HP Envy 6 SleekBook review

This sub-£500 AMD powered SleekBook aims to offers users an alternative to the premium priced Intel-based Ultrabooks, but the 15.6in device can't quite match the performance.

We're less pleased with the trackpad. It's made from the same metal as the rest of the machine but, rather than a smooth or brushed finish, it's got a pattern of concentric circles across its surface. The pattern looks good and the pad itself is large enough but, under the finger, we found the trackpad uncomfortable.

The screen has its faults, too. The 15.6in display is larger than the vast majority of Ultrabooks, but its 1,366 x 768 resolution is the kind of figure we'd expect to see on 13in machines on a screen that's this wide, it looks poor. Its brightness level of 188cd/m2 is low, and the contrast ratio of 265:1 is entirely average the HP Folio 13's display, which we also found disappointing, returned a better brightness result of 223cd/m2 and a weaker contrast ratio of 193:1.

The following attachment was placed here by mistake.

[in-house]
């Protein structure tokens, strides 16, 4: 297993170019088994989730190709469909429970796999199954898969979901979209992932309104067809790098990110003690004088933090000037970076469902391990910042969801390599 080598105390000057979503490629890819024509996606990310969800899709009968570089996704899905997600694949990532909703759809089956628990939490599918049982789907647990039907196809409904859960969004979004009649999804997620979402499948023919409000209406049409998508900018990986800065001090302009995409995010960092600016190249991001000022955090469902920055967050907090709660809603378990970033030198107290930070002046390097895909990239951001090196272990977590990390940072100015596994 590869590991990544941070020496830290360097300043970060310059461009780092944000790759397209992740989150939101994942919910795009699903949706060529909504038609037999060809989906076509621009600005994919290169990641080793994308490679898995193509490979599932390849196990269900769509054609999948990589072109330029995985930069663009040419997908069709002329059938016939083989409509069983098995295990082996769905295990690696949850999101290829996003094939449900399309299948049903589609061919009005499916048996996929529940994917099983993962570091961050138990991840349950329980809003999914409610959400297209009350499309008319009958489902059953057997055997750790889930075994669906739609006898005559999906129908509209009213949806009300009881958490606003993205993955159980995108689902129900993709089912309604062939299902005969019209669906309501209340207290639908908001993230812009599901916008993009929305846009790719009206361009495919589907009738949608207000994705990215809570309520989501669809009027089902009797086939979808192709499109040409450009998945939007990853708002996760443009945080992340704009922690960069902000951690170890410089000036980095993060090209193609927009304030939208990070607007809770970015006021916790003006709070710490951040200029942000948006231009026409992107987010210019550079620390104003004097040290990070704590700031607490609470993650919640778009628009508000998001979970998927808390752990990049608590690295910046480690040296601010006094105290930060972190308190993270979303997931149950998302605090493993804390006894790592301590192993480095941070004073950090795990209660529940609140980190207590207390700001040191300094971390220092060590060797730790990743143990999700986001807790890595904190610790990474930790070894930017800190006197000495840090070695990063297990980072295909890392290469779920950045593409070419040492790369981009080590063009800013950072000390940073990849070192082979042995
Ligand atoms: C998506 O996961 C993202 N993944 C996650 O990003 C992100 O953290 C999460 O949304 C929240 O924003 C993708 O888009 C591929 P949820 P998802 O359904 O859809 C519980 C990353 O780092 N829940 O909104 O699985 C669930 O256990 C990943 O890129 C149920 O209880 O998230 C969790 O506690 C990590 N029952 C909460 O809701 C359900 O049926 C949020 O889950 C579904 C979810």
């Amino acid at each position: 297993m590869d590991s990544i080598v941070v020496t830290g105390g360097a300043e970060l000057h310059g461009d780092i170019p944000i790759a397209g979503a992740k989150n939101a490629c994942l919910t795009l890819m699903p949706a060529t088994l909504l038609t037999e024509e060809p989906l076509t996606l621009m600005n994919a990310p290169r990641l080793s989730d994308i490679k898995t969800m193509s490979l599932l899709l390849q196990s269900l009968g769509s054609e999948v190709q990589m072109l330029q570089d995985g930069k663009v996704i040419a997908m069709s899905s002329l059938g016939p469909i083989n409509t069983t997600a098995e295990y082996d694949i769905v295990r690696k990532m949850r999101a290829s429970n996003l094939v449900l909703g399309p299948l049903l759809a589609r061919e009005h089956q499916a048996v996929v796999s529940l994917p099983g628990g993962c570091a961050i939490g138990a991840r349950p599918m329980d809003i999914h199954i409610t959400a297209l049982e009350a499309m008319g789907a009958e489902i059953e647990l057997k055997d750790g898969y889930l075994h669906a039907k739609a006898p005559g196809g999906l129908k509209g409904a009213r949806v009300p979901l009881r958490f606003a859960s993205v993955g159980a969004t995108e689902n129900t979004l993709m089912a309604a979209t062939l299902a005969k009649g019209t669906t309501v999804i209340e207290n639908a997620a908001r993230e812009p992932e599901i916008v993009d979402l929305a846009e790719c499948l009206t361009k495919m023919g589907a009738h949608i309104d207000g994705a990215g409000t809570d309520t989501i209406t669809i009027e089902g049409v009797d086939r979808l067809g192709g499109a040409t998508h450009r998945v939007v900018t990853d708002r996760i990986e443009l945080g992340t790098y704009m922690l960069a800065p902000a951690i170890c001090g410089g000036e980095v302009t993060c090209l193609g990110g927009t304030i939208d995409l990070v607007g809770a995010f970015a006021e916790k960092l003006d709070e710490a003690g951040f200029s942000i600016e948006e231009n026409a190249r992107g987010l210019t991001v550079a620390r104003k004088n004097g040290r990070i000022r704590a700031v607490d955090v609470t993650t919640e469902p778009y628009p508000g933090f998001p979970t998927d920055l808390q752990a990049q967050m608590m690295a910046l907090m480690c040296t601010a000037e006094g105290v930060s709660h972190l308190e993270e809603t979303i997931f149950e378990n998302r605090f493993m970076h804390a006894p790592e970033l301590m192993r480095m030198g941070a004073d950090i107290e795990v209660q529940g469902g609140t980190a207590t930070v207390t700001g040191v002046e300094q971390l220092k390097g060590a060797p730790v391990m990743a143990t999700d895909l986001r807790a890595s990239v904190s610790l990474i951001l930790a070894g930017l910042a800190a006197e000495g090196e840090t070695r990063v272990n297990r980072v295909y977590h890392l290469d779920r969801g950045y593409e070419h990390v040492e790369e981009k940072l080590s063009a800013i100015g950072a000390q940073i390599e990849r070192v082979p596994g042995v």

While the screen is fine for general work tasks, the lack of a wide colour gamut means it's not up to the task when it comes to more demanding graphical tasks.


The Envy 6 is the first time we've seen one of AMD's Trinity processors, which have been designed to succeed 2011's Llano range. Little has changed when it comes to the basic design of these chips: they're still APUs and, as such, still include a Radeon graphics core alongside a traditional processor.

AMD has made a host of smaller changes in order to put together Trinity. Low power APUs are now available, with the lesser of the two low-power chips, the A6-4455M, employed here. That means a tiny 17W TDP less than half of the 35W TDP of full-fat Trinity chips and just two cores rather than four. Those two cores run at 2.1GHz and, when stressed, can use AMD's Turbo Core technology to dynamically improve clock speed to 2.6GHz.

The low-power specification means we weren't expecting much in our benchmarks, and the Envy 6 duly delivered an application result of 0.37. That's enough to cope with basic office applications, but it's poor in comparison to Ultrabook rivals: the Folio 13 scored 0.56 thanks to its Core i5 processor.

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